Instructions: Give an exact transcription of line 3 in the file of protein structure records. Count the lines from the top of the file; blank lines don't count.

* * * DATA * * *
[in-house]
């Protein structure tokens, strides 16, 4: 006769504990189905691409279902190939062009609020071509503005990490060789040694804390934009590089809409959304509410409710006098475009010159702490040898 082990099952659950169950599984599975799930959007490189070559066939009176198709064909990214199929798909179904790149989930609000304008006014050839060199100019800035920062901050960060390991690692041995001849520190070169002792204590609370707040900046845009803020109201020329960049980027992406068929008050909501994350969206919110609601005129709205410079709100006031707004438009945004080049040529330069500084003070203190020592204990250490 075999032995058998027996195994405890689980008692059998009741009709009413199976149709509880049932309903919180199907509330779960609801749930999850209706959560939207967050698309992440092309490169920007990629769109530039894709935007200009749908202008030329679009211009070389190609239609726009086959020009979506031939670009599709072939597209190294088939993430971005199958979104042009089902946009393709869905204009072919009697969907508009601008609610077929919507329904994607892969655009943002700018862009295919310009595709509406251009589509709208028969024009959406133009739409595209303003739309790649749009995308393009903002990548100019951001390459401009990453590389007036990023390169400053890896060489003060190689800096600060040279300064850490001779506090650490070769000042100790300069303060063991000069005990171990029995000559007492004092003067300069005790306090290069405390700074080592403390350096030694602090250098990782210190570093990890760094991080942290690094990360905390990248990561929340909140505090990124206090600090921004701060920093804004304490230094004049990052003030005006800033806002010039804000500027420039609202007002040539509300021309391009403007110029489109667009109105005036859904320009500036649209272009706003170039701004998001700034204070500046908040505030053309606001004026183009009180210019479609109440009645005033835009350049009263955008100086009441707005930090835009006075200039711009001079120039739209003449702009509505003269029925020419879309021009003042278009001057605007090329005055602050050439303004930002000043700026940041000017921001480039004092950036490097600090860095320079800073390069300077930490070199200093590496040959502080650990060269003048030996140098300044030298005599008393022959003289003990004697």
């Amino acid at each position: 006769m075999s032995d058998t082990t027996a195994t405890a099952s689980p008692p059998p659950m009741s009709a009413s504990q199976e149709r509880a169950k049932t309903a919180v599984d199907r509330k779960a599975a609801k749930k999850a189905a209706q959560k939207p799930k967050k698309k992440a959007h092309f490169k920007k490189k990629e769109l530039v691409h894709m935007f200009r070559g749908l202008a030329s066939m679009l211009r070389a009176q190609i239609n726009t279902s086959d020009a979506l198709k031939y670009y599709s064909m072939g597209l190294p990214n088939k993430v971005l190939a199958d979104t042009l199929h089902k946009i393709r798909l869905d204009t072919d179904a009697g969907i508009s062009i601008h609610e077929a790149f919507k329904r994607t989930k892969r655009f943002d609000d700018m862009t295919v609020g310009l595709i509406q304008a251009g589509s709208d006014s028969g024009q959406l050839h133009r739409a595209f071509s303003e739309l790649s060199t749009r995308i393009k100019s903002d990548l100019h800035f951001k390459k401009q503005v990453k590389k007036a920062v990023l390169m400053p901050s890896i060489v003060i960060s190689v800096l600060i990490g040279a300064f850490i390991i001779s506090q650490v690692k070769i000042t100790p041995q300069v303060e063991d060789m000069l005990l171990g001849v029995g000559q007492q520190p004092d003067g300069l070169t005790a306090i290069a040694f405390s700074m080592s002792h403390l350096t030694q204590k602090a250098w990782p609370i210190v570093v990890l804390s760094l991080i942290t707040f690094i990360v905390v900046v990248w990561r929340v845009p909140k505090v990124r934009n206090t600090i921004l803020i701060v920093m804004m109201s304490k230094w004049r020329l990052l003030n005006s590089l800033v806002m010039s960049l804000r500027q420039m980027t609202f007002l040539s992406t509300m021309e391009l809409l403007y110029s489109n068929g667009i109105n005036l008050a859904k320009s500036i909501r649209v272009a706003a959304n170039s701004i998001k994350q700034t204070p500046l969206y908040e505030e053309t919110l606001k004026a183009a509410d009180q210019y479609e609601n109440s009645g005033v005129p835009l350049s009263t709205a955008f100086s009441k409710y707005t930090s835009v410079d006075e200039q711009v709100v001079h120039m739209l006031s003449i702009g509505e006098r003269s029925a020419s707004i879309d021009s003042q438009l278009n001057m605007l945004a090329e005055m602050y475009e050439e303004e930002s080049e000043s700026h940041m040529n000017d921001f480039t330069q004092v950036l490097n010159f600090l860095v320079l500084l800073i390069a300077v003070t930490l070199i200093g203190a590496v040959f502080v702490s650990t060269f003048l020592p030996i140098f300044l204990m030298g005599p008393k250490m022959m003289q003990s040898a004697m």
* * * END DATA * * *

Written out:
């Amino acid at each position: 006769m075999s032995d058998t082990t027996a195994t405890a099952s689980p008692p059998p659950m009741s009709a009413s504990q199976e149709r509880a169950k049932t309903a919180v599984d199907r509330k779960a599975a609801k749930k999850a189905a209706q959560k939207p799930k967050k698309k992440a959007h092309f490169k920007k490189k990629e769109l530039v691409h894709m935007f200009r070559g749908l202008a030329s066939m679009l211009r070389a009176q190609i239609n726009t279902s086959d020009a979506l198709k031939y670009y599709s064909m072939g597209l190294p990214n088939k993430v971005l190939a199958d979104t042009l199929h089902k946009i393709r798909l869905d204009t072919d179904a009697g969907i508009s062009i601008h609610e077929a790149f919507k329904r994607t989930k892969r655009f943002d609000d700018m862009t295919v609020g310009l595709i509406q304008a251009g589509s709208d006014s028969g024009q959406l050839h133009r739409a595209f071509s303003e739309l790649s060199t749009r995308i393009k100019s903002d990548l100019h800035f951001k390459k401009q503005v990453k590389k007036a920062v990023l390169m400053p901050s890896i060489v003060i960060s190689v800096l600060i990490g040279a300064f850490i390991i001779s506090q650490v690692k070769i000042t100790p041995q300069v303060e063991d060789m000069l005990l171990g001849v029995g000559q007492q520190p004092d003067g300069l070169t005790a306090i290069a040694f405390s700074m080592s002792h403390l350096t030694q204590k602090a250098w990782p609370i210190v570093v990890l804390s760094l991080i942290t707040f690094i990360v905390v900046v990248w990561r929340v845009p909140k505090v990124r934009n206090t600090i921004l803020i701060v920093m804004m109201s304490k230094w004049r020329l990052l003030n005006s590089l800033v806002m010039s960049l804000r500027q420039m980027t609202f007002l040539s992406t509300m021309e391009l809409l403007y110029s489109n068929g667009i109105n005036l008050a859904k320009s500036i909501r649209v272009a706003a959304n170039s701004i998001k994350q700034t204070p500046l969206y908040e505030e053309t919110l606001k004026a183009a509410d009180q210019y479609e609601n109440s009645g005033v005129p835009l350049s009263t709205a955008f100086s009441k409710y707005t930090s835009v410079d006075e200039q711009v709100v001079h120039m739209l006031s003449i702009g509505e006098r003269s029925a020419s707004i879309d021009s003042q438009l278009n001057m605007l945004a090329e005055m602050y475009e050439e303004e930002s080049e000043s700026h940041m040529n000017d921001f480039t330069q004092v950036l490097n010159f600090l860095v320079l500084l800073i390069a300077v003070t930490l070199i200093g203190a590496v040959f502080v702490s650990t060269f003048l020592p030996i140098f300044l204990m030298g005599p008393k250490m022959m003289q003990s040898a004697m």